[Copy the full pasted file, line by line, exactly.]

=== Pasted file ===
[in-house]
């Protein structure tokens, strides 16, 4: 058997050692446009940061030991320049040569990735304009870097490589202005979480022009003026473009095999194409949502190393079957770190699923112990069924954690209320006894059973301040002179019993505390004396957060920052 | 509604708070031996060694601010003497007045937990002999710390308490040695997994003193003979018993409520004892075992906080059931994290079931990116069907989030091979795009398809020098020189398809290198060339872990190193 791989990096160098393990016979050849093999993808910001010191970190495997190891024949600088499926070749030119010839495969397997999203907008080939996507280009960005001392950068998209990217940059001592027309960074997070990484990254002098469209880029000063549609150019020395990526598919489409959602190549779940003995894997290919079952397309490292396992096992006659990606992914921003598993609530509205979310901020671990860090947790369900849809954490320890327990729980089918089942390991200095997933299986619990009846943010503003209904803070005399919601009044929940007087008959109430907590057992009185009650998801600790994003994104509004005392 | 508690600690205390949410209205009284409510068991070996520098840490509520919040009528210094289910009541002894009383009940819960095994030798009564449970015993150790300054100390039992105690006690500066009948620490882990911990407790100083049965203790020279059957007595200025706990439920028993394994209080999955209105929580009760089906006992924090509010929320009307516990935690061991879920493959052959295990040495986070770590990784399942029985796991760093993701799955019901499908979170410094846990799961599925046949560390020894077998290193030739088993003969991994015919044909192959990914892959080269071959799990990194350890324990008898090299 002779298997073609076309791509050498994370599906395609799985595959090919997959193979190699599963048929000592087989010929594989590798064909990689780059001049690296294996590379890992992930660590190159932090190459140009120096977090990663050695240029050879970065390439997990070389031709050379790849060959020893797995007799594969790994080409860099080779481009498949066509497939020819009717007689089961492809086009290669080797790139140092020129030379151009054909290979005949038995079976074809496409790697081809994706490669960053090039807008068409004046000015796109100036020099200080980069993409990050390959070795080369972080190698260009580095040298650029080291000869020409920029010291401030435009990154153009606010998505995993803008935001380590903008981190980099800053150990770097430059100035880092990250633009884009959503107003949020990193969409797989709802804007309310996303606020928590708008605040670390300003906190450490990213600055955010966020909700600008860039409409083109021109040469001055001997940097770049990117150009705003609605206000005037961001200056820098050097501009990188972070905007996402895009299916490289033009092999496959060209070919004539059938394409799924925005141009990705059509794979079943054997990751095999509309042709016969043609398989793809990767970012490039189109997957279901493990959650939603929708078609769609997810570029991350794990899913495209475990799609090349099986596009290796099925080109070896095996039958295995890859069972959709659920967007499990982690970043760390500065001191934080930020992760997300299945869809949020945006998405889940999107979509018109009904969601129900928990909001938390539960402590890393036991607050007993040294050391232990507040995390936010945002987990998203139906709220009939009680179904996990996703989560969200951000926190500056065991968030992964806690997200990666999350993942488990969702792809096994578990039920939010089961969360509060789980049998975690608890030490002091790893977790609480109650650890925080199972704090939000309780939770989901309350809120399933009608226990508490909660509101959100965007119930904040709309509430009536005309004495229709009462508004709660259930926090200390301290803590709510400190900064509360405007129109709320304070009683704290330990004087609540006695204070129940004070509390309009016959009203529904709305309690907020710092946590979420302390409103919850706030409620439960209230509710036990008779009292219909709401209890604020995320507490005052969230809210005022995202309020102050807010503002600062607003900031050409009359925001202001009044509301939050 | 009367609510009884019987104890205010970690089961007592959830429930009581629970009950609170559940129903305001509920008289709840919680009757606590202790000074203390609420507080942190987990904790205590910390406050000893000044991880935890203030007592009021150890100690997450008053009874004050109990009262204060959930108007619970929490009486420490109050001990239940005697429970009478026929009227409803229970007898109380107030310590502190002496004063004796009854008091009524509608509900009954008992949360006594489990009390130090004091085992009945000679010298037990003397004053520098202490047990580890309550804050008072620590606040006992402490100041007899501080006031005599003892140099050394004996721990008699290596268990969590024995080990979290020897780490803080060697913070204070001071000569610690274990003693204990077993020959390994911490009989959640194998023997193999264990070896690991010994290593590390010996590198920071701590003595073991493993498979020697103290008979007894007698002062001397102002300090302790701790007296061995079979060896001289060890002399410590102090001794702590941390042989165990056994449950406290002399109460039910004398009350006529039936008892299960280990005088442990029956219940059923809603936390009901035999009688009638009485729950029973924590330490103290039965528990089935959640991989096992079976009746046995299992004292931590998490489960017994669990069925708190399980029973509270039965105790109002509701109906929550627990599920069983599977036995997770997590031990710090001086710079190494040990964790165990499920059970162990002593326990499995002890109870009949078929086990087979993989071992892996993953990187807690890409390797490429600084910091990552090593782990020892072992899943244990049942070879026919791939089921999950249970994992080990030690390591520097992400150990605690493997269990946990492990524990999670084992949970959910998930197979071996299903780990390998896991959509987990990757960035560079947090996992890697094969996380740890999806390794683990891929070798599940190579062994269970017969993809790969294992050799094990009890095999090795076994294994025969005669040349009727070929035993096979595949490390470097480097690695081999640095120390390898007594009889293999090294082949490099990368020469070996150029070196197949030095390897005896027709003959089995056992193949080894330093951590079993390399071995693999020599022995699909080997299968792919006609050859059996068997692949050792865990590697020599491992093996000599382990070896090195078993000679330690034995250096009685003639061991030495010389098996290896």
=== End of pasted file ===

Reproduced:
[in-house]
């Protein structure tokens, strides 16, 4: 058997050692446009940061030991320049040569990735304009870097490589202005979480022009003026473009095999194409949502190393079957770190699923112990069924954690209320006894059973301040002179019993505390004396957060920052 | 509604708070031996060694601010003497007045937990002999710390308490040695997994003193003979018993409520004892075992906080059931994290079931990116069907989030091979795009398809020098020189398809290198060339872990190193 791989990096160098393990016979050849093999993808910001010191970190495997190891024949600088499926070749030119010839495969397997999203907008080939996507280009960005001392950068998209990217940059001592027309960074997070990484990254002098469209880029000063549609150019020395990526598919489409959602190549779940003995894997290919079952397309490292396992096992006659990606992914921003598993609530509205979310901020671990860090947790369900849809954490320890327990729980089918089942390991200095997933299986619990009846943010503003209904803070005399919601009044929940007087008959109430907590057992009185009650998801600790994003994104509004005392 | 508690600690205390949410209205009284409510068991070996520098840490509520919040009528210094289910009541002894009383009940819960095994030798009564449970015993150790300054100390039992105690006690500066009948620490882990911990407790100083049965203790020279059957007595200025706990439920028993394994209080999955209105929580009760089906006992924090509010929320009307516990935690061991879920493959052959295990040495986070770590990784399942029985796991760093993701799955019901499908979170410094846990799961599925046949560390020894077998290193030739088993003969991994015919044909192959990914892959080269071959799990990194350890324990008898090299 002779298997073609076309791509050498994370599906395609799985595959090919997959193979190699599963048929000592087989010929594989590798064909990689780059001049690296294996590379890992992930660590190159932090190459140009120096977090990663050695240029050879970065390439997990070389031709050379790849060959020893797995007799594969790994080409860099080779481009498949066509497939020819009717007689089961492809086009290669080797790139140092020129030379151009054909290979005949038995079976074809496409790697081809994706490669960053090039807008068409004046000015796109100036020099200080980069993409990050390959070795080369972080190698260009580095040298650029080291000869020409920029010291401030435009990154153009606010998505995993803008935001380590903008981190980099800053150990770097430059100035880092990250633009884009959503107003949020990193969409797989709802804007309310996303606020928590708008605040670390300003906190450490990213600055955010966020909700600008860039409409083109021109040469001055001997940097770049990117150009705003609605206000005037961001200056820098050097501009990188972070905007996402895009299916490289033009092999496959060209070919004539059938394409799924925005141009990705059509794979079943054997990751095999509309042709016969043609398989793809990767970012490039189109997957279901493990959650939603929708078609769609997810570029991350794990899913495209475990799609090349099986596009290796099925080109070896095996039958295995890859069972959709659920967007499990982690970043760390500065001191934080930020992760997300299945869809949020945006998405889940999107979509018109009904969601129900928990909001938390539960402590890393036991607050007993040294050391232990507040995390936010945002987990998203139906709220009939009680179904996990996703989560969200951000926190500056065991968030992964806690997200990666999350993942488990969702792809096994578990039920939010089961969360509060789980049998975690608890030490002091790893977790609480109650650890925080199972704090939000309780939770989901309350809120399933009608226990508490909660509101959100965007119930904040709309509430009536005309004495229709009462508004709660259930926090200390301290803590709510400190900064509360405007129109709320304070009683704290330990004087609540006695204070129940004070509390309009016959009203529904709305309690907020710092946590979420302390409103919850706030409620439960209230509710036990008779009292219909709401209890604020995320507490005052969230809210005022995202309020102050807010503002600062607003900031050409009359925001202001009044509301939050 | 009367609510009884019987104890205010970690089961007592959830429930009581629970009950609170559940129903305001509920008289709840919680009757606590202790000074203390609420507080942190987990904790205590910390406050000893000044991880935890203030007592009021150890100690997450008053009874004050109990009262204060959930108007619970929490009486420490109050001990239940005697429970009478026929009227409803229970007898109380107030310590502190002496004063004796009854008091009524509608509900009954008992949360006594489990009390130090004091085992009945000679010298037990003397004053520098202490047990580890309550804050008072620590606040006992402490100041007899501080006031005599003892140099050394004996721990008699290596268990969590024995080990979290020897780490803080060697913070204070001071000569610690274990003693204990077993020959390994911490009989959640194998023997193999264990070896690991010994290593590390010996590198920071701590003595073991493993498979020697103290008979007894007698002062001397102002300090302790701790007296061995079979060896001289060890002399410590102090001794702590941390042989165990056994449950406290002399109460039910004398009350006529039936008892299960280990005088442990029956219940059923809603936390009901035999009688009638009485729950029973924590330490103290039965528990089935959640991989096992079976009746046995299992004292931590998490489960017994669990069925708190399980029973509270039965105790109002509701109906929550627990599920069983599977036995997770997590031990710090001086710079190494040990964790165990499920059970162990002593326990499995002890109870009949078929086990087979993989071992892996993953990187807690890409390797490429600084910091990552090593782990020892072992899943244990049942070879026919791939089921999950249970994992080990030690390591520097992400150990605690493997269990946990492990524990999670084992949970959910998930197979071996299903780990390998896991959509987990990757960035560079947090996992890697094969996380740890999806390794683990891929070798599940190579062994269970017969993809790969294992050799094990009890095999090795076994294994025969005669040349009727070929035993096979595949490390470097480097690695081999640095120390390898007594009889293999090294082949490099990368020469070996150029070196197949030095390897005896027709003959089995056992193949080894330093951590079993390399071995693999020599022995699909080997299968792919006609050859059996068997692949050792865990590697020599491992093996000599382990070896090195078993000679330690034995250096009685003639061991030495010389098996290896």